Commercial, Embedded Avionics

CVR Recovered From Trigana Air Service Aircraft

By Woodrow Bellamy III  | August 19, 2015
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[Avionics Today 08-19-2015] Indonesian rescue workers have recovered the Cockpit Voice Recorder (CVR) from the Trigana Air Service ATR 42-300 aircraft that crashed in the Papua province. During a press conference on Tuesday, Indonesia’s Search and Rescue Agency Chief Henry Bambang Soelistyo originally said that both the CVR and the Flight Data Recorder had been recovered, but on Wednesday he said officials had misunderstood reports from rescuers at the scene of the crash, according to a report from The Associated Press (AP).
Trigana Air ATR 42-300. Photo: Trigana Air Service.
The aircraft lost contact with Air Traffic Control (ATC) radar coverage on Sunday, Aug. 16 in the province of Papua, about 30 minutes after takeoff on a flight from the city of Jayapura to Oksibil. Indonesian Search and Rescue (SAR) agency Basarnas confirmed on Tuesday that all 54 passengers and flight crew members on the aircraft perished in the crash. Officials involved in the investigation have indicated that the flight crew did not issue any distress call prior to losing contact with ATC during the fatal flight.
“The plane was totally destroyed,” said Tatang Kurniadi, chairman of the National Transportation Safety Committee, during a press conference on Tuesday.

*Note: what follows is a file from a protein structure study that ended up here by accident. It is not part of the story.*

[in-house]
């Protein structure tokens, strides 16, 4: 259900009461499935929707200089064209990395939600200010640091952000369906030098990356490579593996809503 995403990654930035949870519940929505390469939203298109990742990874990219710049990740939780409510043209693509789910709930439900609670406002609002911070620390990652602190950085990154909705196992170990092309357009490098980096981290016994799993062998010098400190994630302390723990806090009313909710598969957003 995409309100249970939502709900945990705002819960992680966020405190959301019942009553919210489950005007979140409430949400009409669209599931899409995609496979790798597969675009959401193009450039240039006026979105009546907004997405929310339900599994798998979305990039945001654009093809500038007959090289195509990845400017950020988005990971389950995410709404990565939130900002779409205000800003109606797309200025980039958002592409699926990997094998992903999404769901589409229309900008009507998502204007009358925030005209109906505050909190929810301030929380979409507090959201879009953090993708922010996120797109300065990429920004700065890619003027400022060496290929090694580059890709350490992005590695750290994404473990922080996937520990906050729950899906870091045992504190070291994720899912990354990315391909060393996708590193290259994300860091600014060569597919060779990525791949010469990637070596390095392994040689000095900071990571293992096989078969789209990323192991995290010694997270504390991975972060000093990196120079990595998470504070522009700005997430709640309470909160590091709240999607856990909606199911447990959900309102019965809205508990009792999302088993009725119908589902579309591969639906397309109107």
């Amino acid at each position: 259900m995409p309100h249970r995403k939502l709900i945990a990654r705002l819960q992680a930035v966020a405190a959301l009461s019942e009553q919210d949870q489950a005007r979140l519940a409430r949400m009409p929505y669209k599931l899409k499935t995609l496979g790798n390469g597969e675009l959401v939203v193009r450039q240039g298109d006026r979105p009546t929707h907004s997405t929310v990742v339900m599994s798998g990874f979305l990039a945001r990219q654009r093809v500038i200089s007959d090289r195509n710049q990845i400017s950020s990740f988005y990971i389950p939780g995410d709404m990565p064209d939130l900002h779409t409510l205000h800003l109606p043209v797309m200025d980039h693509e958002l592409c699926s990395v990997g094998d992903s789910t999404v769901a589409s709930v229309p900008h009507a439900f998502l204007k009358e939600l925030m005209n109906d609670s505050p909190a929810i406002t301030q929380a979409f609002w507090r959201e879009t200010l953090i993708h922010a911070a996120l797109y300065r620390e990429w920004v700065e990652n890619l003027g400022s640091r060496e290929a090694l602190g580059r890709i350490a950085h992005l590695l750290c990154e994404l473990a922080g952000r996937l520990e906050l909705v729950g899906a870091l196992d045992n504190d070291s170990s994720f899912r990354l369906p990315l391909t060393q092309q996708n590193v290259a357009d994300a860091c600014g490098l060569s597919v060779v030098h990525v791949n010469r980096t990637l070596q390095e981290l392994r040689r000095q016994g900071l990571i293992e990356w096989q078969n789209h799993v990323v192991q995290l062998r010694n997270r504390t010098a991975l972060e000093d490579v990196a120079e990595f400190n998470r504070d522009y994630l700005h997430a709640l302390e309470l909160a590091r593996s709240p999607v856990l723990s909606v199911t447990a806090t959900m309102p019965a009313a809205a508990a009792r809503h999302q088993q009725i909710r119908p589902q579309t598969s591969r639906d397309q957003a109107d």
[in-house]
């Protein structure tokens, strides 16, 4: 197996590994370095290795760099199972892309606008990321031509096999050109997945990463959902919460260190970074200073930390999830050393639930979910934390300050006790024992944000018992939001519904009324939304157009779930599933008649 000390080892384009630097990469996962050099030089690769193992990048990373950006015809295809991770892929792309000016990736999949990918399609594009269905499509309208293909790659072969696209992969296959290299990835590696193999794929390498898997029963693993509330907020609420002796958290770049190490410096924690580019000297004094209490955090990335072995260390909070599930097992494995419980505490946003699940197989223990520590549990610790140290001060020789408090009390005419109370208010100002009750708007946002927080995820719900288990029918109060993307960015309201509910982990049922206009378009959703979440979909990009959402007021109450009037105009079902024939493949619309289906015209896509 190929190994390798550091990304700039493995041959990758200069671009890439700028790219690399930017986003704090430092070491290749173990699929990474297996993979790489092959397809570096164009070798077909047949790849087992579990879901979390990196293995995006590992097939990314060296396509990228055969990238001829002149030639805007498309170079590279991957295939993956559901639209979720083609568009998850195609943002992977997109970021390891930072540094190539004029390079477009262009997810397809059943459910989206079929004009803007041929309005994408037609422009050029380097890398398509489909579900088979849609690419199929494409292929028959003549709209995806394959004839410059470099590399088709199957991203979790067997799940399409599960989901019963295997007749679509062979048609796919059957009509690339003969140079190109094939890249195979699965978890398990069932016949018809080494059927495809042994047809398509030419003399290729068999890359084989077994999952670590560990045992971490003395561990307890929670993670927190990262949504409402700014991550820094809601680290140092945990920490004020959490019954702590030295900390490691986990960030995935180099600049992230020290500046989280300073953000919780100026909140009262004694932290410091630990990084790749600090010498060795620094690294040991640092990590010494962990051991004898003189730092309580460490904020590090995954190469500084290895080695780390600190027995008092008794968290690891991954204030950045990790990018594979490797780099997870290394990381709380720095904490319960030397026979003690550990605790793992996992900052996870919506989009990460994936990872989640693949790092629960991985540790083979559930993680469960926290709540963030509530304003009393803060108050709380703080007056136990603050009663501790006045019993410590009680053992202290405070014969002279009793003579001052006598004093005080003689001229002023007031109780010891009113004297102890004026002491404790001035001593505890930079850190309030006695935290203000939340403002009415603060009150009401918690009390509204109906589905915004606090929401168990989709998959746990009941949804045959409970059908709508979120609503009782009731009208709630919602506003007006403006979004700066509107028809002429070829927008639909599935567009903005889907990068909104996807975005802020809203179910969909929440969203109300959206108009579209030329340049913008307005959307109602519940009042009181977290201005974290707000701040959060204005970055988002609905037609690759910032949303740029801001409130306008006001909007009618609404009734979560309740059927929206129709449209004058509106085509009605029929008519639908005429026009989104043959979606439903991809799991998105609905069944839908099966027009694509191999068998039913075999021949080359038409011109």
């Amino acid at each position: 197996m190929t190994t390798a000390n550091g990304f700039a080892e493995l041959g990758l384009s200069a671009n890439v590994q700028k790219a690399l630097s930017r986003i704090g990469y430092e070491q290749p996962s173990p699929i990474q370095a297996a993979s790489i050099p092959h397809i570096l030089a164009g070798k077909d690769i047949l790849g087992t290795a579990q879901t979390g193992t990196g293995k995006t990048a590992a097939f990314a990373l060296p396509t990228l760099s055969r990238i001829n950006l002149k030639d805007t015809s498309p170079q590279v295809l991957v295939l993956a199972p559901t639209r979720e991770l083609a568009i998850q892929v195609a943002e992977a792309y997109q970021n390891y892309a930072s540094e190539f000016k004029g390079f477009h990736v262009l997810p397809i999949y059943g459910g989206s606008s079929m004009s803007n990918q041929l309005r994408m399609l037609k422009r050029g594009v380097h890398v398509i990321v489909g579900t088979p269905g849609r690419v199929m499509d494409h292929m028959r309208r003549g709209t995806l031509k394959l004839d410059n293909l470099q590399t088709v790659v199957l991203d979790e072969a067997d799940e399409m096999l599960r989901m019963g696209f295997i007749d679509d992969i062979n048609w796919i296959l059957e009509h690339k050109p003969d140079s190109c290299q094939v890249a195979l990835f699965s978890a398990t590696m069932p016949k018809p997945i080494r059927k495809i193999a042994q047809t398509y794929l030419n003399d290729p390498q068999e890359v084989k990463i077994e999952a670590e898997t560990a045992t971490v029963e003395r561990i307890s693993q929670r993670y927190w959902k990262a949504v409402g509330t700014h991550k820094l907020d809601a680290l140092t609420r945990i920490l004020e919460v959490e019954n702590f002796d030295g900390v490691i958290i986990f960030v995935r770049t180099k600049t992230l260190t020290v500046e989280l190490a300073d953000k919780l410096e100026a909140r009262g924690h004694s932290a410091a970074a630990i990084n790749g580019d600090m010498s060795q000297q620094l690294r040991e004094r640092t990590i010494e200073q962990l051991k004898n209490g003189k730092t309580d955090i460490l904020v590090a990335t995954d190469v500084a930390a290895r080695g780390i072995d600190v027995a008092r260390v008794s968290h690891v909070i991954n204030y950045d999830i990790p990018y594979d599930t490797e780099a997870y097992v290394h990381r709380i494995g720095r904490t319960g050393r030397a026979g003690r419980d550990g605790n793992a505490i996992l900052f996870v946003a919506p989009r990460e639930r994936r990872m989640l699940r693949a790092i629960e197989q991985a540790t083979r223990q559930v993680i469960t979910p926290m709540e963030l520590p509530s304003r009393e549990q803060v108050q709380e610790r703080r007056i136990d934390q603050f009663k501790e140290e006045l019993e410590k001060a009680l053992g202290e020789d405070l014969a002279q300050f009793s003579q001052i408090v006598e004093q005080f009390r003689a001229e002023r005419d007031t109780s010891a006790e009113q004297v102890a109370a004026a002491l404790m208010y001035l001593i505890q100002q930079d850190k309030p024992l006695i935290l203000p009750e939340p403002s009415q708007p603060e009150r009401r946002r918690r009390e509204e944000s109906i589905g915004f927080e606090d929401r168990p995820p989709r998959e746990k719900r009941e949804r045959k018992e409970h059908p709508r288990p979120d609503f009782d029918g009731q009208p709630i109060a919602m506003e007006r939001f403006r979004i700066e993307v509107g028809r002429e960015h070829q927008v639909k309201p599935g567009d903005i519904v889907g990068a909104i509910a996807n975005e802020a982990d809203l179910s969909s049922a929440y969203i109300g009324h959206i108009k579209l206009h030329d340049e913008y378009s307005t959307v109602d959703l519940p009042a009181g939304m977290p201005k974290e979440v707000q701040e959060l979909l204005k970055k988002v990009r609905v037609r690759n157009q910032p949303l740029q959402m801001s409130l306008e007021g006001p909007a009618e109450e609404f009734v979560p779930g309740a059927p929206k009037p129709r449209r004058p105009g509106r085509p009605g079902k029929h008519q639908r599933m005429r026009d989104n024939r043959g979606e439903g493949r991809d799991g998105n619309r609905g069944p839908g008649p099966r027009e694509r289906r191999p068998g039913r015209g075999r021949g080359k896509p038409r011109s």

“Everything was in pieces and part of the plane is burnt. We could see burn marks on some pieces,” said Soelistyo. 
The CVR has been transported to the Indonesian capital of Jakarta for analysis, according to Kurniadi. Analysis of both boxes should provide clues as to what caused the crash, which Indonesian officials believe was likely due to deteriorating weather conditions.  
Stephen Carbone, a former safety inspector for the FAA and former aviation accident investigator with the National Transportation Safety Board (NTSB) and author of “Jet Blast” said the initial FDR and CVR analysis will take several days. 
“You have to have those assigned to the accident to sit in on the recorder play, which they have to transcribe first, and put it on paper so you can follow along as the recorder is played,” Carbone told Avionics Magazine
While several theories have already been floated as to what might have caused the crash, everything is pure speculation until the analysis of the FDR and CVR is complete and further investigative action is taken, he said.
“At this point, the most important thing is to either eliminate or verify maintenance problems associated with that aircraft,” said Carbone. “The maintenance investigator should be onsite at their maintenance base going through all the documented records ensuring that the engines were good, there were no overdue repairs on the fuselage and ensuring the complete airworthiness of the airframe and all of the onboard instruments. Either you eliminate that as a possibility or you verify if that is a possibility that it demands further investigation. 
The Trigana Air Service ATR 42-300 crash is the third major Indonesian aviation incident since the December 2014. AirAsia flight QZ8501 carrying 155 passengers and crew crashed in the Karimata Strait in late December. In June, an Indonesian military plane crashed into a residential neighborhood in the city of Medan, killing 142 people.

Trigana Air Service also has a poor safety record. The airline is one of a large number of carriers that is banned from operating in European airspace by the civil aviation authorities of the member states of the European Union. Trigana Air Service has been banned from operating in Europe since 2007. 

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